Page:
After the overwhelming critical success of the Danzig trilogy which includes The Tin Drum, Katz und Maus (1961; Cat and Mouse, 1963), and Hundejahre (1963; Dog Years, 1965), Local Anaesthetic was not warmly received. Many critics longed for the comic and grotesque aspects of the earlier works and their baroque richness of plot, detail, and characterization. Whereas the earlier novels shared the theme of “coming to terms with the past” and allowed themselves a narrative view from below or outside society, Local Anaesthetic focuses on the present and places its characters within society. It is a reflection of the author’s concern and involvement with contemporary political questions and is best read in conjunction with his nonfiction political essays and speeches of the same period, Uber das Selbstverstandliche (1968; partially translated in Speak Out!, 1969).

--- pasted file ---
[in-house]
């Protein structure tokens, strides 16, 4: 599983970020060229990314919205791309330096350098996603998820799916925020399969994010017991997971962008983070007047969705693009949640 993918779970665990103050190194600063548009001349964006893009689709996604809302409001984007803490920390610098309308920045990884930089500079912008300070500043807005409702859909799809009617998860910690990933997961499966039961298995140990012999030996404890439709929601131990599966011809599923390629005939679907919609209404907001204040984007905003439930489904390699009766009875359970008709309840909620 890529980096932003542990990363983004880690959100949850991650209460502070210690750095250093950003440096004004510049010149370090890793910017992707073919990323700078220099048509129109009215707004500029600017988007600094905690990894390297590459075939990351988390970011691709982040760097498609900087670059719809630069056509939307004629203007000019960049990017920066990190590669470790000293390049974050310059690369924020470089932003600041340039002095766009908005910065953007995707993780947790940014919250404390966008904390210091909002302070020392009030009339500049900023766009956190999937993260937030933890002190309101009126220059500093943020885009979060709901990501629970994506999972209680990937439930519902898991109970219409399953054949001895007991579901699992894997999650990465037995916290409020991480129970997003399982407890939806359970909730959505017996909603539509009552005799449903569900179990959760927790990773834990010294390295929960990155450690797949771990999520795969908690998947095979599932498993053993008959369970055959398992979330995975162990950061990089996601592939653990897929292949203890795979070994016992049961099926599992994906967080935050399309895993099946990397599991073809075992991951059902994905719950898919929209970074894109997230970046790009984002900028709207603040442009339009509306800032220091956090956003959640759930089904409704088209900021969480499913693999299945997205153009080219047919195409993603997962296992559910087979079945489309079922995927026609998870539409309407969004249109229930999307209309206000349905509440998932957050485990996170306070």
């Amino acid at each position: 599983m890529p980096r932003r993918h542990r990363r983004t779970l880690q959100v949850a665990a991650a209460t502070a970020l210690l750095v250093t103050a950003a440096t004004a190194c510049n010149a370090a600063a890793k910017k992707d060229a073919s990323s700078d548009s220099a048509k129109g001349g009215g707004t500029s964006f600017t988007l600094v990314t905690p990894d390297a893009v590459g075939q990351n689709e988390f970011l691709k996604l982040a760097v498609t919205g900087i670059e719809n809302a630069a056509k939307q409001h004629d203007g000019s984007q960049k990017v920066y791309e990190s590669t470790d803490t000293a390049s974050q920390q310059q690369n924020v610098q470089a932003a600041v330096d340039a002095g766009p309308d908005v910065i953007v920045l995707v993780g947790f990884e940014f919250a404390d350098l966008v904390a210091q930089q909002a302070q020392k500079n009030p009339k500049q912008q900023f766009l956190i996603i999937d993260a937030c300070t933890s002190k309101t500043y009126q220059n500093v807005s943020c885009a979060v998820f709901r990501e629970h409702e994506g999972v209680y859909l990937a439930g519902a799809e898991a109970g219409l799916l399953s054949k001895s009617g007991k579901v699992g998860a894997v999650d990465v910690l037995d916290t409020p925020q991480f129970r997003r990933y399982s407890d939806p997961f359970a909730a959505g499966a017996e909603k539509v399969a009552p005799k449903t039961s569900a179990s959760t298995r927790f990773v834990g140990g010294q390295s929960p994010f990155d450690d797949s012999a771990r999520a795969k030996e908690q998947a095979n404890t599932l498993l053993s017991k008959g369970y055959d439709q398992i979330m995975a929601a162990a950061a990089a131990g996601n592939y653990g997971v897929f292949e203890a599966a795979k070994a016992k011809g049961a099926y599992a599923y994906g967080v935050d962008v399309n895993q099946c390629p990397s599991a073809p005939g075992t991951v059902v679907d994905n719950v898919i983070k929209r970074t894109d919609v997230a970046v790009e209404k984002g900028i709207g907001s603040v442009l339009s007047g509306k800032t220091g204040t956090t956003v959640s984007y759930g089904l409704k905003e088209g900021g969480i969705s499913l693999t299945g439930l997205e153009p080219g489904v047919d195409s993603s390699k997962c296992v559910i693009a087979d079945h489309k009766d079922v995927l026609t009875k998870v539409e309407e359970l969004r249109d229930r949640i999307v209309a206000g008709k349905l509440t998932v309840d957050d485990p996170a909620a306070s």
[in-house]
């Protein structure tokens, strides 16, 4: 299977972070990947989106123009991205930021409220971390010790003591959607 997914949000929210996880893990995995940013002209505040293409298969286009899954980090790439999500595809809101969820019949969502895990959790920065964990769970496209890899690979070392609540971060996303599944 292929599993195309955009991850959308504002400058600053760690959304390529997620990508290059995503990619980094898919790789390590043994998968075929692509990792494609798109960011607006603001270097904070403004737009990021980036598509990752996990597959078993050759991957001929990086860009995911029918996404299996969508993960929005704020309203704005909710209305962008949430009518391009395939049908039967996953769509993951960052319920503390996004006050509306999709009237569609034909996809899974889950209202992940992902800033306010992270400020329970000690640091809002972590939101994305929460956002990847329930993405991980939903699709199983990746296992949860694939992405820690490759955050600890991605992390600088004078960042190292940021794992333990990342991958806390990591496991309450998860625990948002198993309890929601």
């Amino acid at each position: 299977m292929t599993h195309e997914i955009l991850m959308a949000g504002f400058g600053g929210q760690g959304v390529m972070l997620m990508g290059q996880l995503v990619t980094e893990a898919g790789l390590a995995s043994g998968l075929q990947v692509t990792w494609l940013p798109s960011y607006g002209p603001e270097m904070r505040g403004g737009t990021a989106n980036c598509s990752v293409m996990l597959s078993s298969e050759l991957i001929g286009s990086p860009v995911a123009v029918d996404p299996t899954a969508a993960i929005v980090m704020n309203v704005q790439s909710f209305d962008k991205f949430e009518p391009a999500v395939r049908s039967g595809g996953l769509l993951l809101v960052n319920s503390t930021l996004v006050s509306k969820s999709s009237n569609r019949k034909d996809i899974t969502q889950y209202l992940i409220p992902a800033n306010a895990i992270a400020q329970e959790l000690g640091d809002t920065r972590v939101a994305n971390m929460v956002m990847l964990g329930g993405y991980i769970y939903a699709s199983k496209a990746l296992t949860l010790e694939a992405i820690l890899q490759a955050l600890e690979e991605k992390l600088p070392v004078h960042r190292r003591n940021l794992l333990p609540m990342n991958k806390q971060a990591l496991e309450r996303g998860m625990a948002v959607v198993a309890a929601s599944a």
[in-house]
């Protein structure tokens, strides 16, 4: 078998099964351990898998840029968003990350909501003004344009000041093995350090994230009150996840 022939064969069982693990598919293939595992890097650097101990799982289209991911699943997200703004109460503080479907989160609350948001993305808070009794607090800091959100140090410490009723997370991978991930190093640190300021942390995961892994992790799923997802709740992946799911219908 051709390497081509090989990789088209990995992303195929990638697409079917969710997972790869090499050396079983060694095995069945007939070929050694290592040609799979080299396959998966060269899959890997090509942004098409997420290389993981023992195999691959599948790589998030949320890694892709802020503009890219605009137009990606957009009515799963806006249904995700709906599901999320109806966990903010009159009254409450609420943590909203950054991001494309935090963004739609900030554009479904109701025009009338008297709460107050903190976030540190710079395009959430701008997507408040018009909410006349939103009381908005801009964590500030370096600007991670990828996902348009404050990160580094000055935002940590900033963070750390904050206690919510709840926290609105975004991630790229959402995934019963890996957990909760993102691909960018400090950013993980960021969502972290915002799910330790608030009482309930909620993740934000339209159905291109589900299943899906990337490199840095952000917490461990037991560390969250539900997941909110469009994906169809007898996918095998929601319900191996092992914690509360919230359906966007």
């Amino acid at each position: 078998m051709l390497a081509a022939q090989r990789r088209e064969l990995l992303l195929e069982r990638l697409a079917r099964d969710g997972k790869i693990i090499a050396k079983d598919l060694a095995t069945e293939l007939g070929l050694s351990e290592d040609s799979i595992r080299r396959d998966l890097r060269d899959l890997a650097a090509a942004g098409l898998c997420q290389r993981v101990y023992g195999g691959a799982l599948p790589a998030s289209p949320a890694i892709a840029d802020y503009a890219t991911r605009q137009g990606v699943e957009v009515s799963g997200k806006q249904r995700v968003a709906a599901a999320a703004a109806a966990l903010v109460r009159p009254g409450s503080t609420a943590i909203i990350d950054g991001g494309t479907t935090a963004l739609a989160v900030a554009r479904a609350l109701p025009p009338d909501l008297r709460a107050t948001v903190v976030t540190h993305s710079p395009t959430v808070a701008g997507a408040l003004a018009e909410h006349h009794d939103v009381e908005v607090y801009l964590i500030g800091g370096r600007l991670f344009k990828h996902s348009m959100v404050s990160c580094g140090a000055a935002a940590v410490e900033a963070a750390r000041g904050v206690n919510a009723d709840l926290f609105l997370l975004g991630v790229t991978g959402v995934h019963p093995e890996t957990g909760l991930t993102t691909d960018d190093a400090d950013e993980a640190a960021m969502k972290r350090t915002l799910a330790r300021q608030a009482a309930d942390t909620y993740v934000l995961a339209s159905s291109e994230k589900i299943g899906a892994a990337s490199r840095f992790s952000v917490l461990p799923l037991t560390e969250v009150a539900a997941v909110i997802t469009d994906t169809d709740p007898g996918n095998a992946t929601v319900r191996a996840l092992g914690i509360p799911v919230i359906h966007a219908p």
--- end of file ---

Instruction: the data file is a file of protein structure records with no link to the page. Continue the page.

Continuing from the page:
To be sure, Local Anaesthetic lacks the dynamism of the earlier works, but that is hardly surprising in a novel in which one of the dominant themes is expressed in the line: “Keep up your dialogue with the boy. Dialogue prevents action.” To a considerable degree, the turning away from an obsession with the past toward the concerns of the present can be seen not only as representing the political maturation of the author but also as coinciding with that of West Germany. While never losing sight of the fact that the seeds of the present lie in the past, Grass’s novel seriously and imaginatively considers difficult questions which, though clearly tied to the West Germany of the late 1960’s, are certain to remain of interest to a wider readership.